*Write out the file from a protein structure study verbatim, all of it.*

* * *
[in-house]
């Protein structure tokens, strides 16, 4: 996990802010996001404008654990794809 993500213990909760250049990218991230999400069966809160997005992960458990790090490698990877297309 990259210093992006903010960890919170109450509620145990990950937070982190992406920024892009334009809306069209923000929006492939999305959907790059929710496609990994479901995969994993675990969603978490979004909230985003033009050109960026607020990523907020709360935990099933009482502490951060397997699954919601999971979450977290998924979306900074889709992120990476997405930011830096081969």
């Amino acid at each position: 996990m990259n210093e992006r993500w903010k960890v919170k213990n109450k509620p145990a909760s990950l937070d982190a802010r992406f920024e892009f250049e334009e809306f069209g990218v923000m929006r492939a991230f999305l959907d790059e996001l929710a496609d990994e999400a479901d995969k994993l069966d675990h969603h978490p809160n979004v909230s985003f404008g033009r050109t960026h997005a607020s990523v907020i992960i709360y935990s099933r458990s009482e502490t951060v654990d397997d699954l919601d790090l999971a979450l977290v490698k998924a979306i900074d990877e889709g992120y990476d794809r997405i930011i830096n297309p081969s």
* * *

[in-house]
């Protein structure tokens, strides 16, 4: 996990802010996001404008654990794809 993500213990909760250049990218991230999400069966809160997005992960458990790090490698990877297309 990259210093992006903010960890919170109450509620145990990950937070982190992406920024892009334009809306069209923000929006492939999305959907790059929710496609990994479901995969994993675990969603978490979004909230985003033009050109960026607020990523907020709360935990099933009482502490951060397997699954919601999971979450977290998924979306900074889709992120990476997405930011830096081969």
């Amino acid at each position: 996990m990259n210093e992006r993500w903010k960890v919170k213990n109450k509620p145990a909760s990950l937070d982190a802010r992406f920024e892009f250049e334009e809306f069209g990218v923000m929006r492939a991230f999305l959907d790059e996001l929710a496609d990994e999400a479901d995969k994993l069966d675990h969603h978490p809160n979004v909230s985003f404008g033009r050109t960026h997005a607020s990523v907020i992960i709360y935990s099933r458990s009482e502490t951060v654990d397997d699954l919601d790090l999971a979450l977290v490698k998924a979306i900074d990877e889709g992120y990476d794809r997405i930011i830096n297309p081969s």